Looking Backward From 2000 to 1887
When I awoke I felt greatly refreshed, and lay a considerable time in a dozing state, enjoying the sensation of bodily comfort. The experiences of the day previous, my waking to find myself in the year 2000, the sight of the new Boston, my host and his family, and the wonderful things I had heard, were a blank in my memory. I thought I was in my bed-chamber at home, and the half-dreaming, half-waking fancies which passed before my mind related to the incidents and experiences of my former life. Dreamily I reviewed the incidents of Decoration Day, my trip in company with Edith and her parents to Mount Auburn, and my dining with them on our return to the city. I recalled how extremely well Edith had looked, and from that fell to thinking of our marriage; but scarcely had my imagination begun to develop this delightful theme than my waking dream was cut short by the recollection of the letter I had received the night before from the builder announcing that the new strikes might postpone indefinitely the completion of the new house. The chagrin which this recollection brought with it effectually roused me. I remembered that I had an appointment with the builder at eleven o’clock, to discuss the strike, and opening my eyes, looked up at the clock at the foot of my bed to see what time it was. But no clock met my glance, and what was more, I instantly perceived that I was not in my room. Starting up on my couch, I stared wildly round the strange apartment.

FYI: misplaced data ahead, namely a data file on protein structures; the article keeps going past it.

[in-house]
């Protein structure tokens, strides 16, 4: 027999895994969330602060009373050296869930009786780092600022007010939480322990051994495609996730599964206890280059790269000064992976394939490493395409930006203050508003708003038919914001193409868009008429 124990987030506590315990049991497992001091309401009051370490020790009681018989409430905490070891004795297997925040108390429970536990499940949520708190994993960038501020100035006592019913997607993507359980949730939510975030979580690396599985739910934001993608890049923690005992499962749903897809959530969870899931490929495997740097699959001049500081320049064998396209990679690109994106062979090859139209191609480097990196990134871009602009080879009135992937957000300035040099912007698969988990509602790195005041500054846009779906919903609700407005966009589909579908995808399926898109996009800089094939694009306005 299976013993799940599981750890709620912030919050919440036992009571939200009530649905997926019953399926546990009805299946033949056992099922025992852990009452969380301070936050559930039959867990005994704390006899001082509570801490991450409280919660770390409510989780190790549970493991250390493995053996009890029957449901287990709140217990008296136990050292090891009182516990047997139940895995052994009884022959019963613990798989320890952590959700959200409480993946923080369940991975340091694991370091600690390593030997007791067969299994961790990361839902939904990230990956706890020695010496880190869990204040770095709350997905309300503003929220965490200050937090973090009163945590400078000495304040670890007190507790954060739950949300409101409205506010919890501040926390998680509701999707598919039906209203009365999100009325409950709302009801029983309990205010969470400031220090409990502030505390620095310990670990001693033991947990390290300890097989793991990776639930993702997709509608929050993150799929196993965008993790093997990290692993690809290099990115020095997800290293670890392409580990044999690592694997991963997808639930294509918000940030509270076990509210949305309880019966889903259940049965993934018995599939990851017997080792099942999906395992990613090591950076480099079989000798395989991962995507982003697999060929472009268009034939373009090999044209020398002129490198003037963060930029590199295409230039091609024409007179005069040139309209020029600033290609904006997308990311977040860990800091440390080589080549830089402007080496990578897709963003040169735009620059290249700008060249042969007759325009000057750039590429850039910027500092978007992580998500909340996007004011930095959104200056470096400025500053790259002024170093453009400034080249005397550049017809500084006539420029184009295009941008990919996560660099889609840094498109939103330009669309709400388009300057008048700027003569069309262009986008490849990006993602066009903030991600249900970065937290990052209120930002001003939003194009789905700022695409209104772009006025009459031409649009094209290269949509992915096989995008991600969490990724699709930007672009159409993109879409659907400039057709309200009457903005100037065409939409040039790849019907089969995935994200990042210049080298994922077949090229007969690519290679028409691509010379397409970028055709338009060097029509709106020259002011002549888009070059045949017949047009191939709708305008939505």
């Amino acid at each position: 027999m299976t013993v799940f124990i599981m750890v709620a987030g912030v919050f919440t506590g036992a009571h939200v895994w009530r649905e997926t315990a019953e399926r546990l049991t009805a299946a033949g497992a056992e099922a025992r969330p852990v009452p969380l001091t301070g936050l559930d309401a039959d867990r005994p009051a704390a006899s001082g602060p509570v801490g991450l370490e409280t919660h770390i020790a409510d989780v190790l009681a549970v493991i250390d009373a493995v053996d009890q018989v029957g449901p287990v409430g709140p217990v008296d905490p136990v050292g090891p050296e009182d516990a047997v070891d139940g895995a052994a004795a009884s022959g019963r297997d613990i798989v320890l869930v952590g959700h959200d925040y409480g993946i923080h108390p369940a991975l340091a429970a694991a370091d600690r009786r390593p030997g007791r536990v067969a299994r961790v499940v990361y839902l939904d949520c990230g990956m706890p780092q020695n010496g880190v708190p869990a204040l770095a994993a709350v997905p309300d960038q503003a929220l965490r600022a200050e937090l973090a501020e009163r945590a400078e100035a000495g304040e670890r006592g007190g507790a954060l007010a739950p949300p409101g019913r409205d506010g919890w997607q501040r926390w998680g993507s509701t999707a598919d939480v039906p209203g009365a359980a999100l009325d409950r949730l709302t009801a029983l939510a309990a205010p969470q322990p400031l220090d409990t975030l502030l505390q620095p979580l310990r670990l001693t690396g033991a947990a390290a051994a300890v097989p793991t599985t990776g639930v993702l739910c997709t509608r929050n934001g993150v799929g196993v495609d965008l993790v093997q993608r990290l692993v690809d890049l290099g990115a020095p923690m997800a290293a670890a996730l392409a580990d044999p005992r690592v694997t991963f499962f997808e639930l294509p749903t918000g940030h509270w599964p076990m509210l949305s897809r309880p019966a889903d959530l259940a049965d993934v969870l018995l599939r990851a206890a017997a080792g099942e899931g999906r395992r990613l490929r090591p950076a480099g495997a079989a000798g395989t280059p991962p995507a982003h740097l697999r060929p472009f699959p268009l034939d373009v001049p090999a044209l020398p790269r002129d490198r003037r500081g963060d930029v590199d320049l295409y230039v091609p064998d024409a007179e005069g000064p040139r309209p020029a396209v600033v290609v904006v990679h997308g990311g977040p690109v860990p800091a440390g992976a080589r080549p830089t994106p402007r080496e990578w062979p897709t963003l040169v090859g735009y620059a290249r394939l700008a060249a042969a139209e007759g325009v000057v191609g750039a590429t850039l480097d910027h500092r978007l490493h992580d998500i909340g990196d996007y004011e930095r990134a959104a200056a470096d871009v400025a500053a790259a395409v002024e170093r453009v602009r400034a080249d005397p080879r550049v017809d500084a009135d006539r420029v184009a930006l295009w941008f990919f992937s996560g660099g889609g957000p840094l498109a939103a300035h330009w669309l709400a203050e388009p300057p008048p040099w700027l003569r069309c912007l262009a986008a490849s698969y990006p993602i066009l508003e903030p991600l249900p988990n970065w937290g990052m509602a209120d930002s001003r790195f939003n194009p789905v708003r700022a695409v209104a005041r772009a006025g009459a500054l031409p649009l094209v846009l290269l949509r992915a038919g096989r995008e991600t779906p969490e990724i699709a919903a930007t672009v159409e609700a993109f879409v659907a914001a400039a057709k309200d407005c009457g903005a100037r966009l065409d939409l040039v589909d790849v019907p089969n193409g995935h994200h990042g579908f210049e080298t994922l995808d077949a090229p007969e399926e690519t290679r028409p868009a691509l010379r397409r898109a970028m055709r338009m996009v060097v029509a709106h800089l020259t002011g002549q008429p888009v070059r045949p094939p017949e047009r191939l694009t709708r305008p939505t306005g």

I think it must have been many seconds that I sat up thus in bed staring about, without being able to regain the clew to my personal identity. I was no more able to distinguish myself from pure being during those moments than we may suppose a soul in the rough to be before it has received the ear-marks, the individualizing touches which make it a person. Strange that the sense of this inability should be such anguish! but so we are constituted. There are no words for the mental torture I endured during this helpless, eyeless groping for myself in a boundless void. No other experience of the mind gives probably anything like the sense of absolute intellectual arrest from the loss of a mental fulcrum, a starting point of thought, which comes during such a momentary obscuration of the sense of one’s identity. I trust I may never know what it is again.